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#17 User is offline   PrecisionL 

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Posted 2011-December-30, 17:54

ACBL ALERT PROCEDURES:

"3) SYSTEMS THAT MAY BE FUNDAMENTALLY UNFAMILIAR TO THE OPPONENTS

Players are expected to be prepared for the vast majority of systems that they may encounter at the bridge table. Common methods include either strong or weak notrumps with or without five-card majors. The forcing opening bid will most often be an artificial forcing opening of 1 or 2 .

When you play a system structured along different agreements than these, you should draw the opponents attention to your convention card before the round begins. In short, if you play a system that most players would not immediately recognize (such as a canapé system) or one the opponents may wish to discuss before the auction begins (a 10-12 1NT range with distributional requirements for minor-suit openings, for example), you are required to pre-Alert the opponents."

I play with 3 other partners a Strong Club System with canapé openers (sometimes canapé responses to 1).

We have a laminated strip for ACBL Required Pre-alert for Canapé and a Courtesy Pre-Alert for our Strong Club system.

We do open good 10 hcp hands (no pre-alert) and distributional hands with 8+ hcp (no pre-alert).
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#18 User is offline   awm 

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Posted 2011-December-30, 21:41

Looking at the examples ACBL gives, it's fairly clear that canape is a pre-alert (in fact I think that's the example given of a pre-alert) and that a vanilla strong club system is not a pre-alert.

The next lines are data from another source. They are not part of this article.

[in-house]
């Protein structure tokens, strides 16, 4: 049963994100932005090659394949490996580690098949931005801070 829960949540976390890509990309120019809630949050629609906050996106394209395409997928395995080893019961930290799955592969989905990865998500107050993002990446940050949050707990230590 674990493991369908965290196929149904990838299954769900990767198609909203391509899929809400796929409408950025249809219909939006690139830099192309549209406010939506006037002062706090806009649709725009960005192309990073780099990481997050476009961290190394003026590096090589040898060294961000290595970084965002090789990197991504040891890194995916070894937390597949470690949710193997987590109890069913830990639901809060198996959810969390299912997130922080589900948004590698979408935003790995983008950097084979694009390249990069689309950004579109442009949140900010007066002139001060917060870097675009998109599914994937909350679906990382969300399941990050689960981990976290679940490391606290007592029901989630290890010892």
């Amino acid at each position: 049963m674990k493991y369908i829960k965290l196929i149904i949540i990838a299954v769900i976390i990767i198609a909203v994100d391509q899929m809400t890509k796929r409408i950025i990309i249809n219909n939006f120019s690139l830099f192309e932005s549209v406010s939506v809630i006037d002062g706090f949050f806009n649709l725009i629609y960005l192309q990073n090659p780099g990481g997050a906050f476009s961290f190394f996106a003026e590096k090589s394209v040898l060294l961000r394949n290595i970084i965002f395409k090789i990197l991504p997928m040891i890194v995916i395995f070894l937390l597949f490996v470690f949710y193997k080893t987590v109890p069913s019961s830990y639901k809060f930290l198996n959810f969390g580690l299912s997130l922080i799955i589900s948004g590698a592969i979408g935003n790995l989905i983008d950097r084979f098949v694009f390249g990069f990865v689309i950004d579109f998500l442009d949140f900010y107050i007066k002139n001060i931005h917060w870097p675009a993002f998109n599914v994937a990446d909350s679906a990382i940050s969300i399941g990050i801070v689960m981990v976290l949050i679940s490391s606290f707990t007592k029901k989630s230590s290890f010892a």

Another instance where a pre-alert is required is systems based on very light openings or other highly aggressive methods or preempts.

Note however that this is the "changing laws & regulations" forum. My belief is that it would be worthwhile to require a pre-alert for any non-standard general approach (since ACBL players are not in the habit of exchanging system cards before the round, and the current non-required warning of a strong club system has very often lead to discussion). However, I also believe it would be best to strike the requirement of pre-alerting light openings or overcalls (while continuing the currently also-required alert during the auction), since this pre-alert wastes time and basically never leads to serious discussion of defenses.
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#19 User is offline   barmar 

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Posted 2011-December-31, 00:45

I think most established partnerships have agreements on defenses to strong club systems, and don't need to discuss; ACBL's rule that "Players are expected to be prepared for the vast majority of systems" essentially requires this. Even when I'm playing with a pick-up partner I usually agree on something (it doesn't take long to say "Mathe vs strong club, ok?"), unless it's a really last minute partnership and we didn't have time to discuss much more than just "2/1, 1430, standard carding, ok?". And in that case, I'd probably try to check the opponent's card each round, so we could quickly agree on something if we encounter strong clubbers.

#20 User is offline   Vampyr 

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Posted 2012-January-02, 08:17

View PostFrancesHinden, on 2011-December-27, 03:31, said:

I know the problem in the ACBL is that you often don't get a chance to look at oppo's card, but in theory it's right there at the top of the card so you shouldn't need to be pre-alerted to it.


In the EBU we tend to "pre-alert" everything. It is maybe one time in a hundred that I am not told what the opponents' basic system is at the beginning of a round (sometimes I have to ask, sometimes they have to ask me, but in any case the information gets transmitted.)